Council for the Development of Social Science Research in Africa
Conseil pour le développement de la recherche en sciences sociales en Afrique
Conselho para o Desenvolvimento da Pesquisa em Ciências Sociais em África
مجلس تنمية البحوث الإجتماعية في أفريقيا

Executive summary

Number of visits: 655

Social sciences and humanities in Senegal: a critical appraisal

1. Objectives of the study

This study aims at providing a state of play of the teaching and research system in social sciences and humanities in Senegal, so as to identify its deepest flaws and propose change. For this, we conducted a critical assessment of the courses and teaching methods in Senegalese public universities (except Senegal’s Virtual University); a critical evaluation of research followed by an exploration of innovative teaching methods and relevant research topics and teaching modules that may be taken care of by universities.

2. Methodology

The methodology is based on a combination of qualitative and quantitative data. 15 semi-structured interviews with resource persons, were carried out with the purpose of reflecting SSH diversity: philosophy, sociology, anthropology, history, economics, linguistics, geography, law, political science were represented. These informants were chosen for their expertise, knowledge of the higher education system, their background and their experience in university administration.

Furthermore, a questionnaire for faculty was sent by internet on various mailing lists to which we had access. Seventy faculty from five universities responded to the questionnaire, thereby providing valuable information in addition to interviews and data collected from the Ministry of Higher Education and Research as well as various services of universities.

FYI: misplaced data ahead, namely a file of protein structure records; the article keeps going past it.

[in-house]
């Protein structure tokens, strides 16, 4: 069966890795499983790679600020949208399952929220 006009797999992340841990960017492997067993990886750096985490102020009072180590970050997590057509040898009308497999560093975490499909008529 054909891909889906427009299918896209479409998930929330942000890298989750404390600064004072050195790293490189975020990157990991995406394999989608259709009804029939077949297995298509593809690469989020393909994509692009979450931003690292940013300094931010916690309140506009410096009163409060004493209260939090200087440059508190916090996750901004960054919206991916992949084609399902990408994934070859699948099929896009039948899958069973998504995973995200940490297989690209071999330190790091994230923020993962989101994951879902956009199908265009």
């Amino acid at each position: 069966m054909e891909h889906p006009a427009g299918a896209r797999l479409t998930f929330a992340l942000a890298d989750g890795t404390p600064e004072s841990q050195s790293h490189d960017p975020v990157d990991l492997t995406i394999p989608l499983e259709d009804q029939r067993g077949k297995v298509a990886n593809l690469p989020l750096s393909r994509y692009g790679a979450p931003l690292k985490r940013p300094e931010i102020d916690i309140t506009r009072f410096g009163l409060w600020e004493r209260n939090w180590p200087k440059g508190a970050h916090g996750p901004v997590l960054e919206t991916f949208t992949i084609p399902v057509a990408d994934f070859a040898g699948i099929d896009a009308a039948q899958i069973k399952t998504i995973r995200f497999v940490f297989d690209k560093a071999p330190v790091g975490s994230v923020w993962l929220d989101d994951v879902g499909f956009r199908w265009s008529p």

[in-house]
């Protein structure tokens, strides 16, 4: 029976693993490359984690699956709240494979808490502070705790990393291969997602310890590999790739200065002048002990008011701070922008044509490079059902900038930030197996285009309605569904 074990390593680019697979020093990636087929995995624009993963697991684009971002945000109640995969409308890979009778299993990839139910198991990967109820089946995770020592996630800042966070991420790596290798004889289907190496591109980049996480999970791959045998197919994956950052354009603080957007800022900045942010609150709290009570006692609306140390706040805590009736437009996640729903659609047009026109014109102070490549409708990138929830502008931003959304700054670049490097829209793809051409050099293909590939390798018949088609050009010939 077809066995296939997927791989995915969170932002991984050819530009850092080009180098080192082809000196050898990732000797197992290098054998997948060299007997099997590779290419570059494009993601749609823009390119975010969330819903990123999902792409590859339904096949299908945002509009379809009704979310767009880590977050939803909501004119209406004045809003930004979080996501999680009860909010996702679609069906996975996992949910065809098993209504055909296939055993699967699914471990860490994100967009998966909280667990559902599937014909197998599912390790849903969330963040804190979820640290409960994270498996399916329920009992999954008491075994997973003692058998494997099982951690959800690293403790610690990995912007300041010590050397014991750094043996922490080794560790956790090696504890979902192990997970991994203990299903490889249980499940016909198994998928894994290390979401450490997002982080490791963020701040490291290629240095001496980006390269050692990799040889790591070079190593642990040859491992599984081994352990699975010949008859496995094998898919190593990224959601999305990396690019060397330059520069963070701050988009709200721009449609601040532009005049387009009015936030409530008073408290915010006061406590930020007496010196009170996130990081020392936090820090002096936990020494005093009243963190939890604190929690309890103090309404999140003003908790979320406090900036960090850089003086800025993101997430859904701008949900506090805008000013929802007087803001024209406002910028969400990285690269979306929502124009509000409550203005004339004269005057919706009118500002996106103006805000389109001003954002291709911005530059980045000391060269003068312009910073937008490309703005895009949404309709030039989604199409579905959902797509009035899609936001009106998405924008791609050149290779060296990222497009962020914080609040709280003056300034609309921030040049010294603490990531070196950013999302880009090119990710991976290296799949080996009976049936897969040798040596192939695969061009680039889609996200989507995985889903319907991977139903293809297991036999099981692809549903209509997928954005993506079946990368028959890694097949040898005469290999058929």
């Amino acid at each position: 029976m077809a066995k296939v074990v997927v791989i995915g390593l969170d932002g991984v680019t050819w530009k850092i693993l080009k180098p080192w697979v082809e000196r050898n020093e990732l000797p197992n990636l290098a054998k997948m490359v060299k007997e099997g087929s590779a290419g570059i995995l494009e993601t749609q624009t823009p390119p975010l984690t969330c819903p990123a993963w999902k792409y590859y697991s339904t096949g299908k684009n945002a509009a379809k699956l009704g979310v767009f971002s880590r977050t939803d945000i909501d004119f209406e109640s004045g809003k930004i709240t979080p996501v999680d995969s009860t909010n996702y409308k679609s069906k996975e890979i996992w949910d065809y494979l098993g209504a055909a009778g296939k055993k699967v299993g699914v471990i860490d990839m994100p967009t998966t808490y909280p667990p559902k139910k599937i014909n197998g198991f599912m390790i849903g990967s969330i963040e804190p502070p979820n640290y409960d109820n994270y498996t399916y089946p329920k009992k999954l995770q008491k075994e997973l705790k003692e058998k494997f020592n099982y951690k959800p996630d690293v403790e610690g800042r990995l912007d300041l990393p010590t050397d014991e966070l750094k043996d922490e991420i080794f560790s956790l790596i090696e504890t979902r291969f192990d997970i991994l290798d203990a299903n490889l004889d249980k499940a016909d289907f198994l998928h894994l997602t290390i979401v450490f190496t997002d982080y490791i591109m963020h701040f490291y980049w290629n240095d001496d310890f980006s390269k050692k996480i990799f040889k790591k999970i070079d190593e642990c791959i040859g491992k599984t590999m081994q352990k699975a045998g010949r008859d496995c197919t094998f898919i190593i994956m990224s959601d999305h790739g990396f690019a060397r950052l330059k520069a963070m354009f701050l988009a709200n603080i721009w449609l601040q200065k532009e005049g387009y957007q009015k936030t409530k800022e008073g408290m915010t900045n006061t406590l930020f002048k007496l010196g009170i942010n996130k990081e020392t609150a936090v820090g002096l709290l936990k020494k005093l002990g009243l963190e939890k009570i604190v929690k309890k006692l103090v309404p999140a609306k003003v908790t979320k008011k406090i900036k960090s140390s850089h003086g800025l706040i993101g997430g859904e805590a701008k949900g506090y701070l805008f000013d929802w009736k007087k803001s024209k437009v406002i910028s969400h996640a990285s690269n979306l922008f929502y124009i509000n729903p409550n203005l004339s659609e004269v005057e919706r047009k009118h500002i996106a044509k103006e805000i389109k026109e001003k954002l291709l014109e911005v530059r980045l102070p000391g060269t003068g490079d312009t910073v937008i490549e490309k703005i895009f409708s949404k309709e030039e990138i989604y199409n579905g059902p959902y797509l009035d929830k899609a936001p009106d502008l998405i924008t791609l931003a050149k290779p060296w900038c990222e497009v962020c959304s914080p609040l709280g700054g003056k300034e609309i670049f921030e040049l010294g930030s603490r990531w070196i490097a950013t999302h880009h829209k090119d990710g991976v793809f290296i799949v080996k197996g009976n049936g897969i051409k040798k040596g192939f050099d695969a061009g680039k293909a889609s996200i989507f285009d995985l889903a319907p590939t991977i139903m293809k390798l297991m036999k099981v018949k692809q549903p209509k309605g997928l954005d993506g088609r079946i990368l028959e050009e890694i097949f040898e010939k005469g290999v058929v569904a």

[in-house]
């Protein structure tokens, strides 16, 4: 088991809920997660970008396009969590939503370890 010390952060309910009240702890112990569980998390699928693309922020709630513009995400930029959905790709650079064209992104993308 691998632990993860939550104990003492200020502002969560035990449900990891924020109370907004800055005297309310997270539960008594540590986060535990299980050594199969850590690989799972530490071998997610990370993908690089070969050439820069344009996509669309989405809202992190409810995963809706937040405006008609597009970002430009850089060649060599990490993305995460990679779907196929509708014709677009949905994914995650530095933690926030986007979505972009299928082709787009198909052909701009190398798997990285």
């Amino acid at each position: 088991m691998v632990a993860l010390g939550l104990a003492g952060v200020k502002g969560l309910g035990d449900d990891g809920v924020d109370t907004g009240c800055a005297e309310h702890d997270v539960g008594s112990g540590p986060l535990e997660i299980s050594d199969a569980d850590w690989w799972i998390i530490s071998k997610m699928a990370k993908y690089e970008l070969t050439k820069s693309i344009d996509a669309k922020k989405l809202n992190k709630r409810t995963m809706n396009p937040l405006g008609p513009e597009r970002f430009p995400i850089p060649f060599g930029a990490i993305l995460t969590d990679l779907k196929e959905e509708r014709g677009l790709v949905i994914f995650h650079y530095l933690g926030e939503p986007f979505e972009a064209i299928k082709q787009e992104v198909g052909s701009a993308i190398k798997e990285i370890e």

3. Findings: major trends and peculiarities

It appears from this review that while pockets of innovation, commitment and performance are maintained or created, the world of higher education and research in social sciences is experiencing various and cumulative failures. This is reinforced by the faculty members’ very negative perception of the situation in their universities.
Contrary to a stubborn cliché, SSH represent only about 26.5% of teaching staff while their departments welcome 70% of students. The teacher / student ratio in SSH therefore remains particularly high.

The on-site teaching model largely remains the old fashioned lecturer-centered. Moreover, for 78% of surveyed faculty, teaching is first about transmitting knowledge. This teaching remains most often a reproduction of the model inherited from colonization (a classical, conservative and repetitive teaching). This tendency to repeat poses the issue of the instrumental relationship maintained with knowledge. Furthermore, there is no effective control system to determine whether teachers have taught courses that were allocated to them or not, or to what level. In such a permeable system, the best and the worst cohabit.